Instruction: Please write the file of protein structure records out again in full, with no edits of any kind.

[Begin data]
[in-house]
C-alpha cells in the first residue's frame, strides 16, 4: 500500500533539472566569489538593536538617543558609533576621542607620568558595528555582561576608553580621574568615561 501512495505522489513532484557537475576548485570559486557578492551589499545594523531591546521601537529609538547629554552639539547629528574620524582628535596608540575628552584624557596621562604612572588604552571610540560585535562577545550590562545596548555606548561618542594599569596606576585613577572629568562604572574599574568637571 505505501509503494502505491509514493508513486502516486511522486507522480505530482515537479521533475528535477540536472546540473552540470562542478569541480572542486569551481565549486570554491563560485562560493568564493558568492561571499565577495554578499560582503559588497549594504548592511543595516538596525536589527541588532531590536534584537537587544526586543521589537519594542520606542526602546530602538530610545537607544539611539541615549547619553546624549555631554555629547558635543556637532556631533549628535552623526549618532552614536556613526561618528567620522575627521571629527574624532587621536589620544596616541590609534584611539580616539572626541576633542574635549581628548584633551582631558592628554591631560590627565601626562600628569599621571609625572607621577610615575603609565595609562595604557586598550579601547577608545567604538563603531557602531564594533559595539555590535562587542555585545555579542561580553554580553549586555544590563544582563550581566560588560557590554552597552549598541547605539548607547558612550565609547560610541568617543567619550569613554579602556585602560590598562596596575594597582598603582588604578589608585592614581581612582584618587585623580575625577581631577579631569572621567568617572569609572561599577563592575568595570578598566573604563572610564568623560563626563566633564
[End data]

[in-house]
C-alpha cells in the first residue's frame, strides 16, 4: 500500500533539472566569489538593536538617543558609533576621542607620568558595528555582561576608553580621574568615561 501512495505522489513532484557537475576548485570559486557578492551589499545594523531591546521601537529609538547629554552639539547629528574620524582628535596608540575628552584624557596621562604612572588604552571610540560585535562577545550590562545596548555606548561618542594599569596606576585613577572629568562604572574599574568637571 505505501509503494502505491509514493508513486502516486511522486507522480505530482515537479521533475528535477540536472546540473552540470562542478569541480572542486569551481565549486570554491563560485562560493568564493558568492561571499565577495554578499560582503559588497549594504548592511543595516538596525536589527541588532531590536534584537537587544526586543521589537519594542520606542526602546530602538530610545537607544539611539541615549547619553546624549555631554555629547558635543556637532556631533549628535552623526549618532552614536556613526561618528567620522575627521571629527574624532587621536589620544596616541590609534584611539580616539572626541576633542574635549581628548584633551582631558592628554591631560590627565601626562600628569599621571609625572607621577610615575603609565595609562595604557586598550579601547577608545567604538563603531557602531564594533559595539555590535562587542555585545555579542561580553554580553549586555544590563544582563550581566560588560557590554552597552549598541547605539548607547558612550565609547560610541568617543567619550569613554579602556585602560590598562596596575594597582598603582588604578589608585592614581581612582584618587585623580575625577581631577579631569572621567568617572569609572561599577563592575568595570578598566573604563572610564568623560563626563566633564